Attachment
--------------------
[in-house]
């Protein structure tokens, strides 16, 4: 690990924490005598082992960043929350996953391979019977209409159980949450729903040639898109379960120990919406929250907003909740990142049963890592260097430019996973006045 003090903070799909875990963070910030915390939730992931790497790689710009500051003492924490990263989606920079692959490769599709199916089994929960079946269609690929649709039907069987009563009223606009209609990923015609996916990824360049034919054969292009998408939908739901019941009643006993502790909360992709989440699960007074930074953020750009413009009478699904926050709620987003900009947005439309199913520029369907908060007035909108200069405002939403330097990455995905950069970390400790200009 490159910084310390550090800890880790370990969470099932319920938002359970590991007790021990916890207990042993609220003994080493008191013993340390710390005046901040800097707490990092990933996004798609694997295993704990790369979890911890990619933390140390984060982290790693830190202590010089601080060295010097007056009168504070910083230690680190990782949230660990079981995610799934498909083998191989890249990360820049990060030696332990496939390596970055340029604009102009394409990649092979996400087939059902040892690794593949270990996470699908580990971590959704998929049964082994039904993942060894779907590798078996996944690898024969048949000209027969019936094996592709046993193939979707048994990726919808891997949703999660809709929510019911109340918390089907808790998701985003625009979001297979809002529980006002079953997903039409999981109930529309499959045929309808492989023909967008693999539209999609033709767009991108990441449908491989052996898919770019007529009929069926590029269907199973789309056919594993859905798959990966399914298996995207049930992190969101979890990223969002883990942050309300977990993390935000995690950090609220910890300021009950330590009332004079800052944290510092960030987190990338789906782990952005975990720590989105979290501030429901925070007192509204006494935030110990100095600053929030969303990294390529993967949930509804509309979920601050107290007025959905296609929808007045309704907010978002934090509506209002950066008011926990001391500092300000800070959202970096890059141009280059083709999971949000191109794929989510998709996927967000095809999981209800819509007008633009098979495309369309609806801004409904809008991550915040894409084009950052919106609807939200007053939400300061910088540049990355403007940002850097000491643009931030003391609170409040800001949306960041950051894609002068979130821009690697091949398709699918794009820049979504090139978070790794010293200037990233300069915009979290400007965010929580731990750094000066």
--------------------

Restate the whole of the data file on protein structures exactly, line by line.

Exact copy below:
[in-house]
């Protein structure tokens, strides 16, 4: 690990924490005598082992960043929350996953391979019977209409159980949450729903040639898109379960120990919406929250907003909740990142049963890592260097430019996973006045 003090903070799909875990963070910030915390939730992931790497790689710009500051003492924490990263989606920079692959490769599709199916089994929960079946269609690929649709039907069987009563009223606009209609990923015609996916990824360049034919054969292009998408939908739901019941009643006993502790909360992709989440699960007074930074953020750009413009009478699904926050709620987003900009947005439309199913520029369907908060007035909108200069405002939403330097990455995905950069970390400790200009 490159910084310390550090800890880790370990969470099932319920938002359970590991007790021990916890207990042993609220003994080493008191013993340390710390005046901040800097707490990092990933996004798609694997295993704990790369979890911890990619933390140390984060982290790693830190202590010089601080060295010097007056009168504070910083230690680190990782949230660990079981995610799934498909083998191989890249990360820049990060030696332990496939390596970055340029604009102009394409990649092979996400087939059902040892690794593949270990996470699908580990971590959704998929049964082994039904993942060894779907590798078996996944690898024969048949000209027969019936094996592709046993193939979707048994990726919808891997949703999660809709929510019911109340918390089907808790998701985003625009979001297979809002529980006002079953997903039409999981109930529309499959045929309808492989023909967008693999539209999609033709767009991108990441449908491989052996898919770019007529009929069926590029269907199973789309056919594993859905798959990966399914298996995207049930992190969101979890990223969002883990942050309300977990993390935000995690950090609220910890300021009950330590009332004079800052944290510092960030987190990338789906782990952005975990720590989105979290501030429901925070007192509204006494935030110990100095600053929030969303990294390529993967949930509804509309979920601050107290007025959905296609929808007045309704907010978002934090509506209002950066008011926990001391500092300000800070959202970096890059141009280059083709999971949000191109794929989510998709996927967000095809999981209800819509007008633009098979495309369309609806801004409904809008991550915040894409084009950052919106609807939200007053939400300061910088540049990355403007940002850097000491643009931030003391609170409040800001949306960041950051894609002068979130821009690697091949398709699918794009820049979504090139978070790794010293200037990233300069915009979290400007965010929580731990750094000066």